How Much Is The Average Credit Card Debt Per Household?

Average Credit Card Debt Per Household

How many times have you withdrawn a wad of cash only to see it disappear a few days later with little idea where it all went? By putting as much expenditure on my credit cards as possible I get a handy dandy pie chart and expense line breakdown at the end of every month to see where my money is going. Furthermore, I get all those juicy rewards points that really begin to rack up over time.

The average household owes $15,191 based on data from the Federal Reserve and Nerd Wallet, a credit card lead generator. They also throw out a $7,191 number for average credit card debt for “non-indebted households.” According to the Experian Intelliview tool, the average credit card balance per consumer was $3,779 in 1Q2013. However, consumers with low credit scores – like a “D” in the VantageScore range – had average credit card debt of $5,965. Finally, according to CreditCards.com the average credit card debt per U.S. adult, excluding zero-balance cards and store cards is $4,878. The average debt per credit card that usually carries a balance is $8,220. And the average debt per credit card that doesn’t usually carry a balance is $1,037 (must equal spend).

It’s hard to figure out what’s the right number because they seem way too high and all over the place given the median household income is around $51,000. One way to finding a better average credit card debt and spend number is to simply get more datapoints with a short four question survey below.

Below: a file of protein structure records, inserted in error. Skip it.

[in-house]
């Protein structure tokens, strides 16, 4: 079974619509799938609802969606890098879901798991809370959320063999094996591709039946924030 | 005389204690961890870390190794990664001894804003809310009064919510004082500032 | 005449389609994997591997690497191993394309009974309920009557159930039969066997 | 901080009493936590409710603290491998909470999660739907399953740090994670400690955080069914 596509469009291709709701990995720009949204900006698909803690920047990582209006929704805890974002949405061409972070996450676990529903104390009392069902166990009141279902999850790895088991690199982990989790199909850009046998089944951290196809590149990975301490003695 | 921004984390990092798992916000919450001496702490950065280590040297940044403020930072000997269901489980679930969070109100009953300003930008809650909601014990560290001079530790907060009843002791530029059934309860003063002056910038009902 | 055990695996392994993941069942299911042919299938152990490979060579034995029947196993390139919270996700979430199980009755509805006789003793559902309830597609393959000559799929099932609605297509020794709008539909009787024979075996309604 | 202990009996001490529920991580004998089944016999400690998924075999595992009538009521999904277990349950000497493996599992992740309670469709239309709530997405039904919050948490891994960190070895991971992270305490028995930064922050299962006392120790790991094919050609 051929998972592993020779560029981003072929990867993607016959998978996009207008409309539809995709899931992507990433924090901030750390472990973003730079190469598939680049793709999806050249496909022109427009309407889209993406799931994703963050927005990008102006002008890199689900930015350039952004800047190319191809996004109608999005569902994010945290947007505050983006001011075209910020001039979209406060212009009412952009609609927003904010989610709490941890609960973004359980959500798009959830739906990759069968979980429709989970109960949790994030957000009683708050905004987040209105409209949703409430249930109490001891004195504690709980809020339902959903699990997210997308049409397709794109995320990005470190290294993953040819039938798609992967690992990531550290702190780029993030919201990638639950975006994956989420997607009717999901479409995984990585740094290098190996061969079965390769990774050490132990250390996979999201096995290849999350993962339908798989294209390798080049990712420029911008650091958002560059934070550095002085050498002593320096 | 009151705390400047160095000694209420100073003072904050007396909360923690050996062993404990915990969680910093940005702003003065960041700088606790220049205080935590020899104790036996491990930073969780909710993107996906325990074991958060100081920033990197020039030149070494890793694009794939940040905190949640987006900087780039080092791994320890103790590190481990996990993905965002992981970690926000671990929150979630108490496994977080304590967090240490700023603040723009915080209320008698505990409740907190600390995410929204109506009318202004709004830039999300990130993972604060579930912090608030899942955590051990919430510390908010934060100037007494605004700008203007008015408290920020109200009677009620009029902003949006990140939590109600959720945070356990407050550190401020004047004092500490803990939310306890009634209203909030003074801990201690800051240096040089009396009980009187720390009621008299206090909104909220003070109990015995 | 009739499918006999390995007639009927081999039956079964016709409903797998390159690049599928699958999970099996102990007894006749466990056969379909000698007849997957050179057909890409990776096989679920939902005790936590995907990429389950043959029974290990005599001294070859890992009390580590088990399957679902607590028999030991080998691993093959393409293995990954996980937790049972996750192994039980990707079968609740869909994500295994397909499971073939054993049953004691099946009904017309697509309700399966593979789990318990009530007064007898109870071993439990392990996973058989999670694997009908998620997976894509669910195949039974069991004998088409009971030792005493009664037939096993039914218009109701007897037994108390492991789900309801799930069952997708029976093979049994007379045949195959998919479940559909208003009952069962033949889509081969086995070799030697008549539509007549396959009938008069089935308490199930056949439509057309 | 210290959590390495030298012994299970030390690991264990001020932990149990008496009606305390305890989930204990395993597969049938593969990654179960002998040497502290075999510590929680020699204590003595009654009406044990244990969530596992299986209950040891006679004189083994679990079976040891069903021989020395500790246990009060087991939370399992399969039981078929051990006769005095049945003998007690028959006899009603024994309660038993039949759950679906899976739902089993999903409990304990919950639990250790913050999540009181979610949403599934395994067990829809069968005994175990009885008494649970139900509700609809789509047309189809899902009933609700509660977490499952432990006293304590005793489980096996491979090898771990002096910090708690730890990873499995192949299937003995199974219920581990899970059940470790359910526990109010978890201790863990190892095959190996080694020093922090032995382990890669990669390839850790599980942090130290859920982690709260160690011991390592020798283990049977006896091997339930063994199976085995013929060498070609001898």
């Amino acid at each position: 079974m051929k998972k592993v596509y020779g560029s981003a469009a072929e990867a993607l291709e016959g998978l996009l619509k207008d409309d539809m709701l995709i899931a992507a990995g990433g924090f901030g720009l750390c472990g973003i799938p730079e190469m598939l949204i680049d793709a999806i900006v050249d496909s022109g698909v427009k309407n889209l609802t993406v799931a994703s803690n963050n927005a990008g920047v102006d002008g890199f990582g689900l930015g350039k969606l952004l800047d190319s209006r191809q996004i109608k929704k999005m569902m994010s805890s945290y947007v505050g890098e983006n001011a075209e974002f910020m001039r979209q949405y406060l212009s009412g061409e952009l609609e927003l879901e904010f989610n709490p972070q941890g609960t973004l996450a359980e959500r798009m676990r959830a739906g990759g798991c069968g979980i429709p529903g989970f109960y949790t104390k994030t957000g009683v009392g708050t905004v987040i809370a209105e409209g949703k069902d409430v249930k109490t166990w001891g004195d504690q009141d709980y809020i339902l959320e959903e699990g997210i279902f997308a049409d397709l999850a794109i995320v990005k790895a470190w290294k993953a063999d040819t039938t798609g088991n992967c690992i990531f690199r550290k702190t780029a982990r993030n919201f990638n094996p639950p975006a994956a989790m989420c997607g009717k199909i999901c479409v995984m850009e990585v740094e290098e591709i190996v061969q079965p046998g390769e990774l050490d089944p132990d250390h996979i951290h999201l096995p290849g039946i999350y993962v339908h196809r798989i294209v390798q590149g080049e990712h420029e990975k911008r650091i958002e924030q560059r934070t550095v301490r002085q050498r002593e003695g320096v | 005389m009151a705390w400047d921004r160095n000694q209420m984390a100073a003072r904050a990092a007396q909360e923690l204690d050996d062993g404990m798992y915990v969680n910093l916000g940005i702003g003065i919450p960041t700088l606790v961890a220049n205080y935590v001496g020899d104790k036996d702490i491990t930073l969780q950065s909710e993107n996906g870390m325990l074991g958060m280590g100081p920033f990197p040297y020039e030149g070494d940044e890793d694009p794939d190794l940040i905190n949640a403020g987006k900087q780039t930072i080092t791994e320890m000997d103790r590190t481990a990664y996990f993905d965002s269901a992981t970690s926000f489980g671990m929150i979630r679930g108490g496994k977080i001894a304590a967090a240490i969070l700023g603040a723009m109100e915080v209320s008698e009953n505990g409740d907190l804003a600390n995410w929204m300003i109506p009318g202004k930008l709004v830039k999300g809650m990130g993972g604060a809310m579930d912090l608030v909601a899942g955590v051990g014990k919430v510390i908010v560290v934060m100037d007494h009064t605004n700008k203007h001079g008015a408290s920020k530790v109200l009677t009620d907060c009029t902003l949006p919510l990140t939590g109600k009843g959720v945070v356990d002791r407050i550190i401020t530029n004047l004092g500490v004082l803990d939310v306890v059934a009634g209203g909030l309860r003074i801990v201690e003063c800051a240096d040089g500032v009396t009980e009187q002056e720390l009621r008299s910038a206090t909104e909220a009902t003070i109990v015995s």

The impact on the amount of average revolving credit card debt per household is largely determined by income. You might have an astounding $15,000 in revolving credit card debt, but if you are making $1 million a year, who cares? The more pertinent measure is average revolving monthly credit card debt to average monthly gross income.

What’s confusing is that it’s unclear whether people who pay off their credit card bills every month are also included in the average credit card debt per household. After all, when I charge something on my card, I have interest free debt for 28-31 days, depending on the month, until I pay the bill off in full. The solution is to simply calculate the average credit card spend a month to the average monthly gross income, and calculate the average revolving credit card debt a month to the average monthly gross income to get a more thorough picture.

MY AVERAGE CREDIT CARD MONTHLY EXPENDITURE 

I logged on to my credit card account to see how much I’ve been spending the past four months and here’s what I found:

May 2014 – $3,001 (had to buy a new oven)

April 2014 – $1,940

March 2014 – $1,709

Feb 2014 – $1,910

My average monthly credit card expenditure between three cards is therefore $2,140 for the past four months. I’m probably going to spend another $3,000 in June due to my London trip, but a lot of those expenses are going on my corporate card given I’ll be meeting several business partners. $2,140 compares favorably to $3,779 – $15,191 in credit card debt for the average indebted household.